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Home / Health / Vegan YouTube implodes as stars like Rawvana, Bonny Rebecca and Stella Rae Change Diets

Vegan YouTube implodes as stars like Rawvana, Bonny Rebecca and Stella Rae Change Diets



L A Sunday, a 5-second video clip featuring vegan youtuber Yovana Mendoza, broke the entire career of the 28-year-old single-handedly. In it you can see the raw food advocate named "Rawvana", smiling at a restaurant in Bali as she prepares to grab her food. But in a moment the face of the health guru changes as she realizes that her friend's camera is trained on her plate. She wants to cover it, but it's too late. The Internet, watching the 10-minute vlog later, quickly figured out what Mendoza was trying to hide: a piece of fish.

Mendoza hastened to upload a video claiming she had only eaten fish for two months as a remedy for the health complications she suffered as a vegan after six years. But the damage was done. Former fans dropped out on their YouTube channel, Instagram and Twitter, posted emojis of fish and mocked her as "Fishvana". Dozens of vegan YouTuber roommates reported appalling reactions to the scandal unimaginatively called "Fishgate."

"I felt like someone had died," Mendoza told The Daily Beast. "It was one of the worst days of my life."

In addition to the ways you can reuse the word "fish", the incident brought another revelation to the surface: The vegan YouTube community is crumbling. [1

9659002] For the uninitiated, the popularity of vegan YouTube may be a shock. Some transmitters attract hundreds of thousands of subscribers, though there are only about 1 million vegans in the United States. And these channels are not run by vegan celebrities (though there are many of them, including Miley Cyrus, Beyonce and Ariana Grande), but by prominent vegans – individuals whose entire online personality is based on the lack of animal products in their diet. Her social media feeds are filled with clips she was on the go, doing sports and meticulously documenting every vegetable thing that passes her lips.

In recent months, some of the most prominent vegan YouTubers have announced to eat animal products that trigger a spate of online outrage and abuse, but also ask a philosophical question: what will become of a vegan YouTuber who is not vegan?

The rise of the prominent vegan YouTuber began with Freelee the Banana Girl (real name) Leanne Ratcliffe, an Australian woman who claimed to have conquered drug addiction and lost dozens of excess pounds by eating almost exclusively carbohydrates – including up to 50 bananas a day. She collected millions of views in videos of herself and her friend Durian Rider, who "shattered" pounds of fruit, rice, and potatoes, and then presented her flat stomach in front of the camera.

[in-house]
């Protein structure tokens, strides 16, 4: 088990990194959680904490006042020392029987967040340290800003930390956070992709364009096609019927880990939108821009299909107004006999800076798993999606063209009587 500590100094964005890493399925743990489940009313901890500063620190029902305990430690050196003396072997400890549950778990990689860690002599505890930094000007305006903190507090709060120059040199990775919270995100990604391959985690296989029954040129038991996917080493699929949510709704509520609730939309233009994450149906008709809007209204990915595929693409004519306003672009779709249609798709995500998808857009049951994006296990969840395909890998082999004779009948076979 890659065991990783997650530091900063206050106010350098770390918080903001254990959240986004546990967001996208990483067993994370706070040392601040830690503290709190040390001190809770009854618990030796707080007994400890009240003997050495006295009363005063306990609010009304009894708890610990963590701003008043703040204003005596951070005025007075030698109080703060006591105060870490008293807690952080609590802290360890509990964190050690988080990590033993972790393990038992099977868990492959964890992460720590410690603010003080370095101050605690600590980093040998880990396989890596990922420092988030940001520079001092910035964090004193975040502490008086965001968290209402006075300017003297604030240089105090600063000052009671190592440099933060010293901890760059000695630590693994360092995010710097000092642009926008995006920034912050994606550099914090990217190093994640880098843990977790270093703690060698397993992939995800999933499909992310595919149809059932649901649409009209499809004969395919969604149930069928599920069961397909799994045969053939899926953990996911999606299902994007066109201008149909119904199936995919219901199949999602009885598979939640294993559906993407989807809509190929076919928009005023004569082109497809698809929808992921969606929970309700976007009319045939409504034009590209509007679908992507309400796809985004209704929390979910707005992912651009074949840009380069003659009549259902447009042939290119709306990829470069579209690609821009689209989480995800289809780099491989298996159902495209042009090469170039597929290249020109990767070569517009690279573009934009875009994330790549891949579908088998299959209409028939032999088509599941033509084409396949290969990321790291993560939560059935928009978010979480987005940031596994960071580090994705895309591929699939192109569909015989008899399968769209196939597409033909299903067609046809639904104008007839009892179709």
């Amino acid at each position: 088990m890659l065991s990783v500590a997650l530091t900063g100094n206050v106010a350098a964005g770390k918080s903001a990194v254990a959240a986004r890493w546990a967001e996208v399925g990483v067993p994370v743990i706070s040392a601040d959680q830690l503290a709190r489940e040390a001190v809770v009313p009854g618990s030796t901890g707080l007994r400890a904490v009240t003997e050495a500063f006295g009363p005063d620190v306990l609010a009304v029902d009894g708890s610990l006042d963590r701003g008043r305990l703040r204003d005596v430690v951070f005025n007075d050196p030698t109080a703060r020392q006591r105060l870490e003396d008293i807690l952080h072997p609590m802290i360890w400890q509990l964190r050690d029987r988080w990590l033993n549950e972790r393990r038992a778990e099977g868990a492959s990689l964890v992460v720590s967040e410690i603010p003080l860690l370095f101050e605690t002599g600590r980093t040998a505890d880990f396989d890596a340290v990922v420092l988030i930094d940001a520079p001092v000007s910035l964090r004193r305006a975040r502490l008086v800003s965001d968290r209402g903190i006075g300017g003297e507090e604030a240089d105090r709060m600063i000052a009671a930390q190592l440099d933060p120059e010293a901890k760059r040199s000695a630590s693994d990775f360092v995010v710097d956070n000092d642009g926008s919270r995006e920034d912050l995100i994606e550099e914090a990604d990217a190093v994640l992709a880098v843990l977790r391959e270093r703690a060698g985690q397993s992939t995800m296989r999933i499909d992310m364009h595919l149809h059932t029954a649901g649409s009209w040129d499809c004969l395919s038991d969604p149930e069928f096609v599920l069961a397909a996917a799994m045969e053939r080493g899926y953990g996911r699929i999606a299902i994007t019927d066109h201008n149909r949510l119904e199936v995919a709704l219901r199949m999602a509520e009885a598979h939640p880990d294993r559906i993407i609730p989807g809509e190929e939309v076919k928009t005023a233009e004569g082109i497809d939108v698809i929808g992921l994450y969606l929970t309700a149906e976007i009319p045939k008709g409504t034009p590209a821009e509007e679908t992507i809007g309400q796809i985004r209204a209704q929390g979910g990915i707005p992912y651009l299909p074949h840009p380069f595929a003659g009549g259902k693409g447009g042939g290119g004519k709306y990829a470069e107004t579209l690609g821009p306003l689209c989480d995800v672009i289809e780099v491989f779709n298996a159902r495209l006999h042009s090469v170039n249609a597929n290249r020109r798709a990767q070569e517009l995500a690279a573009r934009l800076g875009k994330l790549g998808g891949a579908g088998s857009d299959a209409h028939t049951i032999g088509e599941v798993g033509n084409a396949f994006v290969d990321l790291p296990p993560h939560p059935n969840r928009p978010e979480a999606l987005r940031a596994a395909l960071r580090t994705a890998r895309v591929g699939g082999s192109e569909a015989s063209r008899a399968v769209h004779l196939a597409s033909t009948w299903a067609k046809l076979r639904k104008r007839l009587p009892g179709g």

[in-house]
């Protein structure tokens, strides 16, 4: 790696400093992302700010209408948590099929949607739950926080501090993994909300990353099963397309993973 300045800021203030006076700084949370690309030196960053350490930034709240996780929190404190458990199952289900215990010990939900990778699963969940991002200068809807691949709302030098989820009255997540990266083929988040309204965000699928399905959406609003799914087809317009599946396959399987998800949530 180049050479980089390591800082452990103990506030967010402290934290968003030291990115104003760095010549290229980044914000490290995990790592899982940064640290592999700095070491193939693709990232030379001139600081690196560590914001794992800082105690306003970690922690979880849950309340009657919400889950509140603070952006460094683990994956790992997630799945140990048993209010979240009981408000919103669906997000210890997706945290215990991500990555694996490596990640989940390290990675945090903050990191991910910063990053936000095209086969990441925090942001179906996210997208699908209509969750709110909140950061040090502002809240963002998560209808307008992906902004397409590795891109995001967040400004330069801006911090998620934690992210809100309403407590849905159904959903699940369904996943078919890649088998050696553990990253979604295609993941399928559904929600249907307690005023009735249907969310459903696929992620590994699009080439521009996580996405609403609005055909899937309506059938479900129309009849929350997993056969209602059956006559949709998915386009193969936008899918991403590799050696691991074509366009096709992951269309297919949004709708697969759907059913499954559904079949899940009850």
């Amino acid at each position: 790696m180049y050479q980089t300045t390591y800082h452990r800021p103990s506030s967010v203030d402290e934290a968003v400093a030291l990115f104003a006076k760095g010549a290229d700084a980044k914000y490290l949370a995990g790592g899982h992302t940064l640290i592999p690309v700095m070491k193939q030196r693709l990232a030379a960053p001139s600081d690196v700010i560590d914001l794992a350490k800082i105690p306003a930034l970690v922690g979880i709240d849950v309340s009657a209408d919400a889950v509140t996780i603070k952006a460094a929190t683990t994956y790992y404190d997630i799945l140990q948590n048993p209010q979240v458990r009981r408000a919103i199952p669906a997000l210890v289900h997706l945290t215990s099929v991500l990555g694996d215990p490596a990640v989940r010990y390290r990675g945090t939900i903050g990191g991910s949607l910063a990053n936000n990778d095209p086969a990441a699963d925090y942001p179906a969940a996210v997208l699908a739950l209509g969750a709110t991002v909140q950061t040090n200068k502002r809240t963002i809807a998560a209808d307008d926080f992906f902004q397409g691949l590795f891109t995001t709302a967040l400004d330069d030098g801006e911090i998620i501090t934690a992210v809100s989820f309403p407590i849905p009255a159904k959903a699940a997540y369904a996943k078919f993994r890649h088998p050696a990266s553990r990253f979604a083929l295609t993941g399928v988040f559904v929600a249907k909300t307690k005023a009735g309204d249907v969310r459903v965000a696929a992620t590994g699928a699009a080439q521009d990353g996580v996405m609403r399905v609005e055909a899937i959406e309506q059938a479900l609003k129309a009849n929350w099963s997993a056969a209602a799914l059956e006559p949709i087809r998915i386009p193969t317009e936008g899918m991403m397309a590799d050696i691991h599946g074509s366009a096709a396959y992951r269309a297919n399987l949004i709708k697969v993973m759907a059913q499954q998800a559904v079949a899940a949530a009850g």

Freelee was not the first vegan channel on YouTube, but it was undoubtedly the biggest. The result was dozens of imitation channels led by wealthy, thin 20-year-olds who all met at a so-called "Fruit Festival" in Thailand. When you play a Freelee video today, viewers are quickly led to an algorithmically driven rabbit hole of vegan "influencers" who seemingly spend their entire lives on the beach discussing the benefits of their plant lifestyle.

Over time, however, the stellar power of Freelee and DurianRider dwindled. The mainstream media picked up on the wind of their extreme diets – and thoroughly debunked them – and began to dismantle their more controversial statements. (The couple once said that more thin people would have survived 9/11 if fat people had not blocked the stairwells.) Freelee has retreated into a seemingly South American jungle – where she still somehow still uploads videos about her new video. off-the-grid lifestyle – while DurianRider has teamed up with another vegan girlfriend in Australia.

When Freelee and DurianRider stepped out of the foreground, their hard coal diet also went out of fashion. Vegan creators began to protest about the benefits of protein and healthy fats, and some even turned to the oxymoronically-sounding "vegan keto" diet. Others decided to give up their lifestyle altogether.

In a January 14 video titled "Why I'm no longer vegan," YouTuber Bonny Rebecca set the tone for a mass of overflows to come: half-hour videos The former herbivores apologize to their fans and explain breathlessly the health problems that caused them to eat meat. In the case of Bonny Rebecca, it was the extreme digestive problems that the 26-year-old claimed to have caused bacterial imbalances in her gut and caused her friend, the vegan YouTuber SlimLikeTim, to lose more than 30 pounds.

"I've been a vegan for a long time, and I think part of me wanted to believe in this diet so much – because I had such a strong ethical connection – that I ignore my problems and the severity of my health problems," said Bonny Rebecca in the video. "This was a big slap in the face for me."

From there fell the dominoes. Stella Rae, a former follower of Freelee's diet plan, announced that she had given up veganism due to bloating and digestive problems. Tim Shieff, a YouTube star and former vegan, said he had ejaculated for the first time in months after eating raw eggs and salmon. After her boyfriend's video was released, Rawvana revealed that she secretly ate fish and eggs because there were bacteria in her small intestine – a discovery picked up by outlets like Buzzfeed and The Washington Post. .

Perhaps she was hoping to avoid a similarly dramatic outing and announced the next day that she had eaten fish as well.